2018 Record: 67-95
Last Place, NL Central
Team ERA: 4.63 (24th)
Team OPS: .729 (15th)
What Went Right
Eugenio Suarez was terrific in the first year of a seven-year, $66 million contract extension signed in March, posting career highs in hits (149), home runs (34), RBI (104), and OPS (.893) despite missing much of April with a fracture in his right thumb. That team-friendly deal covers his age 26-32 seasons and the annual salary won’t climb higher than $12 million unless the Reds pick up his $15 million club option for 2025. Scooter Gennett proved that his 2017 production was no fluke, slashing .310/.357/.490 with 23 home runs, 30 doubles, and 94 RBI in 154 games while clamoring for an extension of his own. Gennett finished fifth among all MLB second basemen in fWAR (4.5), ranking just behind Jose Altuve (4.8). Jose Peraza took a big step forward offensively, establishing himself as the Reds’ long-term answer at shortstop. Luis Castillo finished the season strong -- 2.63 ERA over his final 14 starts -- and could be rounding into a future ace. Jared Hughes, signed to a two-year, $4.5 million free agent contract over the winter, registered a dominant 1.94 ERA in 78 2/3 innings out of the Cincinnati bullpen. David Hernandez, signed for two years, $5 million, had a 2.53 ERA in 64 frames. Raisel Iglesias earned up with a career-high 30 saves while delivering a career-low 2.38 ERA.
What Went Wrong
Quite a bit. The Reds lost 90-plus games for the fourth consecutive season and again came in last place in the National League Central division. They never climbed above .500 at any point and the front office fired manager Bryan Price in the third week of April, replacing him with interim skipper Jim Riggleman. Joey Votto tallied just 12 home runs in 623 plate appearances, stumbling to the lowest full-season slugging percentage (.417) of his career. He turned 35 years old in September and is still owed $132 million on a contract that runs through 2023. Billy Hamilton played in a career-high 153 games but finished with a career-low 34 stolen bases. He had registered neatly-ascending stolen base totals of 56, 57, 58, and 59 over his first four major league campaigns (2014-2017). Homer Bailey, who made $21 million this year and is owed $23 million in 2019 with a $5 million buyout on his $25 million option for 2020, posted an ERA above 6.00 for the third straight season and the Reds went 1-19 in games he started. As a whole, Cincinnati starters combined for a 5.02 ERA, ranking sixth-worst among all major league clubs. Scott Schebler landed on the disabled list multiple times with upper-arm injuries, falling well short of his 30-homer output from 2017. Young outfielder Jesse Winker suffered a labrum tear in his right shoulder in late July and required major surgery.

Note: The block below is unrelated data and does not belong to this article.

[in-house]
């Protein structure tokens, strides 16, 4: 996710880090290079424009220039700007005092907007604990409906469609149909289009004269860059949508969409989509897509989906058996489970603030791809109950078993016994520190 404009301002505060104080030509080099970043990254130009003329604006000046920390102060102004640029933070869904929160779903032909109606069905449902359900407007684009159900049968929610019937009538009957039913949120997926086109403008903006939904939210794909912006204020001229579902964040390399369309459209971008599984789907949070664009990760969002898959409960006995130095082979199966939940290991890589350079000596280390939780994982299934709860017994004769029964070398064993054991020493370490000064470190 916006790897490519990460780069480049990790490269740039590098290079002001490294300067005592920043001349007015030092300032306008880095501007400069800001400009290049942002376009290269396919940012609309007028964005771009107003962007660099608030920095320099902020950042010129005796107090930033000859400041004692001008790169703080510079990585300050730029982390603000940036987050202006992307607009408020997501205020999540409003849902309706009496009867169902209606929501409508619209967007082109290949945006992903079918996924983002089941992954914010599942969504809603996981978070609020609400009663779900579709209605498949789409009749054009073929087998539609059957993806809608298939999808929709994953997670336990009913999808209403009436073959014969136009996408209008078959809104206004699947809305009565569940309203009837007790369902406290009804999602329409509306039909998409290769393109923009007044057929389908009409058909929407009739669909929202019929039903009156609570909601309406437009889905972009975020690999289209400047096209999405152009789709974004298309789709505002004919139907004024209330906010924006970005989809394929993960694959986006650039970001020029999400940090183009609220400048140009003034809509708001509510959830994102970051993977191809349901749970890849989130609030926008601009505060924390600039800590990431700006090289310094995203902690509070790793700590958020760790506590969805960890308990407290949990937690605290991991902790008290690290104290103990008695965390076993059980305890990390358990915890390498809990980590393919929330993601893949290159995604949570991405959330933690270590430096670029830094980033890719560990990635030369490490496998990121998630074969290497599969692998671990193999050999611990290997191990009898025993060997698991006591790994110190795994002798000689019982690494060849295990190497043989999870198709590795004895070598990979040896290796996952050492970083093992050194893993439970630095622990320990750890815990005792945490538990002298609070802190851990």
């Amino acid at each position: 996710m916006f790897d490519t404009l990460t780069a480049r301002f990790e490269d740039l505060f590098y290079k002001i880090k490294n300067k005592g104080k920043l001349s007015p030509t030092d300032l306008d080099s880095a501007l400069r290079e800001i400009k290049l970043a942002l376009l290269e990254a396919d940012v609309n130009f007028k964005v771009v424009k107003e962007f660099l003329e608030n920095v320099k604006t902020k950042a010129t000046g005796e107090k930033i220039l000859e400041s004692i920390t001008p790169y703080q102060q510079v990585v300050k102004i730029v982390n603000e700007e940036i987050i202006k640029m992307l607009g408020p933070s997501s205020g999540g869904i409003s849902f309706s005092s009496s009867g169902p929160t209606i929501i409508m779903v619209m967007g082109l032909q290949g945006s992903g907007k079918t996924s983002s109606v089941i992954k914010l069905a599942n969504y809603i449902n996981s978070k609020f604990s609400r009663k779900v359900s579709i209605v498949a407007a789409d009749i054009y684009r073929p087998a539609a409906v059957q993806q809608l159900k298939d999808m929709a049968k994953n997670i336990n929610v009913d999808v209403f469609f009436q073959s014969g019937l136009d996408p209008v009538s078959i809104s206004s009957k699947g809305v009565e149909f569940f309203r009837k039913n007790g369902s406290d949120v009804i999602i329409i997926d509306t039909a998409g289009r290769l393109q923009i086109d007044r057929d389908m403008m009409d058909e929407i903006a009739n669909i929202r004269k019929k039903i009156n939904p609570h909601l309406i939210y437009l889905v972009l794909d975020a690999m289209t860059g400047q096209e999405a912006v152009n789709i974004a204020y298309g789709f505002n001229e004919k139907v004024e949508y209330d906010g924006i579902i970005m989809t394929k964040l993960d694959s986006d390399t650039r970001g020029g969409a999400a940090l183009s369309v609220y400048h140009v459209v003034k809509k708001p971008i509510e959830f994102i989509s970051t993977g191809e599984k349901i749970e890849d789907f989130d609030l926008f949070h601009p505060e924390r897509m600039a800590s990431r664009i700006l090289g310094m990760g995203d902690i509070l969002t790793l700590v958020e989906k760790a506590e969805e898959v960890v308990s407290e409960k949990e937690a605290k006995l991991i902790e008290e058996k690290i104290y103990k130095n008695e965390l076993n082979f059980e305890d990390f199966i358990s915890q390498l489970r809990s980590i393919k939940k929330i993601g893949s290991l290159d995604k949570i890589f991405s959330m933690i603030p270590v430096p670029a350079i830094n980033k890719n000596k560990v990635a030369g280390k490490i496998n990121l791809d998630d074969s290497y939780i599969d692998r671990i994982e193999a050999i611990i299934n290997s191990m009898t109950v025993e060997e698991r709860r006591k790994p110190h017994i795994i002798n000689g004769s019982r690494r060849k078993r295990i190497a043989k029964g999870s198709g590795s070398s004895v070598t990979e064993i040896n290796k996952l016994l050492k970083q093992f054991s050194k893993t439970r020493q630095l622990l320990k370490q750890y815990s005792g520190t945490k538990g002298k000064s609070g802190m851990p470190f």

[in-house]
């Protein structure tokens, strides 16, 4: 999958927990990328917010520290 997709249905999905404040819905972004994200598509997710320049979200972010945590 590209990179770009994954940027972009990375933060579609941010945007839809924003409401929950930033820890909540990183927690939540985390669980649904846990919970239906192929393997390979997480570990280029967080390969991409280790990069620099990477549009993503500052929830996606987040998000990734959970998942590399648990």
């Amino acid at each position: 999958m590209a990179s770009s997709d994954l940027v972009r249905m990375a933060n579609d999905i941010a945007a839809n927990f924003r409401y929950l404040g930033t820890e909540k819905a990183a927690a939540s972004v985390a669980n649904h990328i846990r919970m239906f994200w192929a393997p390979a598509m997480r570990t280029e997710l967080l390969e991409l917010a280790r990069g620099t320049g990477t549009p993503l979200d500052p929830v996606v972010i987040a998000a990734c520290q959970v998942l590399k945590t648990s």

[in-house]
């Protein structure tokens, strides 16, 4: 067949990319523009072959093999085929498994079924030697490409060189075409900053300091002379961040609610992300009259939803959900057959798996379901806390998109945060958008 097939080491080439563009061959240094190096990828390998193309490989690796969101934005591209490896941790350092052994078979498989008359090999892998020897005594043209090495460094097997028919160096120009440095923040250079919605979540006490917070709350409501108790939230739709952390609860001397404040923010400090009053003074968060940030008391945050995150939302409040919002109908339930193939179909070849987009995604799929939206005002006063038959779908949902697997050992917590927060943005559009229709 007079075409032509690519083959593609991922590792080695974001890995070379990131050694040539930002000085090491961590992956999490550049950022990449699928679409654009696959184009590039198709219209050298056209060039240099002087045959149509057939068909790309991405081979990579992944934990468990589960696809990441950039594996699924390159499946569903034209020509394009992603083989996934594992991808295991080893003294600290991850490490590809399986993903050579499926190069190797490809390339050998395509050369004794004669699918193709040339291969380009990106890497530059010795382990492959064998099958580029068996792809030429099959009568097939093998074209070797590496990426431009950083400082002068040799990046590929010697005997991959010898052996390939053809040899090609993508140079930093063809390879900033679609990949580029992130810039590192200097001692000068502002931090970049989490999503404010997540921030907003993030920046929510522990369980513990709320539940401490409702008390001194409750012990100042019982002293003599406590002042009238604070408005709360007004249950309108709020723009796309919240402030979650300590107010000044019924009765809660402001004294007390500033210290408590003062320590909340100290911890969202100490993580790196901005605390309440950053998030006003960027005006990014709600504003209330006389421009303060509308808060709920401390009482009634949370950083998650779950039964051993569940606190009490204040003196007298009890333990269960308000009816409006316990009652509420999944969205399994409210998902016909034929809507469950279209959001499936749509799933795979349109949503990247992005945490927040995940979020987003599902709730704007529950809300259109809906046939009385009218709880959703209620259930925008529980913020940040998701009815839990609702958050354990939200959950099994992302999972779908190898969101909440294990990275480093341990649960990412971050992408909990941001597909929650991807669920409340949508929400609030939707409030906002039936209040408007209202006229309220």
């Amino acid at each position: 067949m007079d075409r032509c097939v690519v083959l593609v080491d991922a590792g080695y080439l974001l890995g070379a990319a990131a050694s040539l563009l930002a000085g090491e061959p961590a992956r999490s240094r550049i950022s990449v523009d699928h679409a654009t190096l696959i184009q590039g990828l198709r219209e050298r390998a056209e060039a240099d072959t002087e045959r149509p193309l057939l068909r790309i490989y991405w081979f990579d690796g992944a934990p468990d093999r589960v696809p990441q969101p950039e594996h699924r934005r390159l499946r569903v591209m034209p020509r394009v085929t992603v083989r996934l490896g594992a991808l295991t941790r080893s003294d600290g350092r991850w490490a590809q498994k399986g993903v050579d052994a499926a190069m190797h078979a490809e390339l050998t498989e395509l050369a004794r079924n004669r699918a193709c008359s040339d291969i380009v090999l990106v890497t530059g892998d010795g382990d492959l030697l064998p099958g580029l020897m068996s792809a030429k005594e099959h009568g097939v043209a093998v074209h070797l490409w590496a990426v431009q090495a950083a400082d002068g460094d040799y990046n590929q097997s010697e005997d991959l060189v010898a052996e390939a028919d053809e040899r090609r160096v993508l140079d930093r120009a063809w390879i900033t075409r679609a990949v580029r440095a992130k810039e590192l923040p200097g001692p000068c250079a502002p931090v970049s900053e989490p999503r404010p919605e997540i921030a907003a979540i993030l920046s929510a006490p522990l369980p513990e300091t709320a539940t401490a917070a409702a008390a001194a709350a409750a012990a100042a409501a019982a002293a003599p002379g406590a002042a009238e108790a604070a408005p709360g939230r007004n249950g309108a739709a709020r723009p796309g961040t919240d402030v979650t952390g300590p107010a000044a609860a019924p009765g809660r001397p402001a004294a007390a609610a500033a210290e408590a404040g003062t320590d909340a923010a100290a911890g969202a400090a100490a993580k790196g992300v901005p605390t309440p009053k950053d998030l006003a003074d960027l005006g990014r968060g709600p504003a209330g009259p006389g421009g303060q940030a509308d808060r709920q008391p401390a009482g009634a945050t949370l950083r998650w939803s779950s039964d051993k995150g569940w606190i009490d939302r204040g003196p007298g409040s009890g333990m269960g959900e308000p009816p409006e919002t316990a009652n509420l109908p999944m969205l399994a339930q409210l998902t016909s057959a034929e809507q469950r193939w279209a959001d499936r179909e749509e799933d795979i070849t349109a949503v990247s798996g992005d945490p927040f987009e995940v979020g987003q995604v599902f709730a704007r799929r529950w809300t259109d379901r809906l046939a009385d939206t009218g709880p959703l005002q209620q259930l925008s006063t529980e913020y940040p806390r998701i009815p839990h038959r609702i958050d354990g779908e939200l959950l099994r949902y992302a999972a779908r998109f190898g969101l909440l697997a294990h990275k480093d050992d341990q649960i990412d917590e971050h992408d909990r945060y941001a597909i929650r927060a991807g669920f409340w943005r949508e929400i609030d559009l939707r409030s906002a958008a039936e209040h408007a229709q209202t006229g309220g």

** Joey Votto was one of fantasy baseball’s biggest disappointments in 2018. He had an average draft position (ADP) of 17 on Yahoo this past spring after batting .320/.454/.578 with 36 home runs and 100 RBI over 162 games in 2017. There was a mention of back pain early on and he missed part of August with a lower right leg contusion, but those seemingly-minor injuries don’t fully account for his disappearing power. During a 102-game stretch between April 28 and September 3, Votto hit just five home runs in 438 plate appearances. He still led all National League hitters in on-base percentage (.417) and he’s one of the smartest, craftiest players in the game, so perhaps a bounceback is coming in 2019. The good news is it probably won’t require a second-round pick to find out.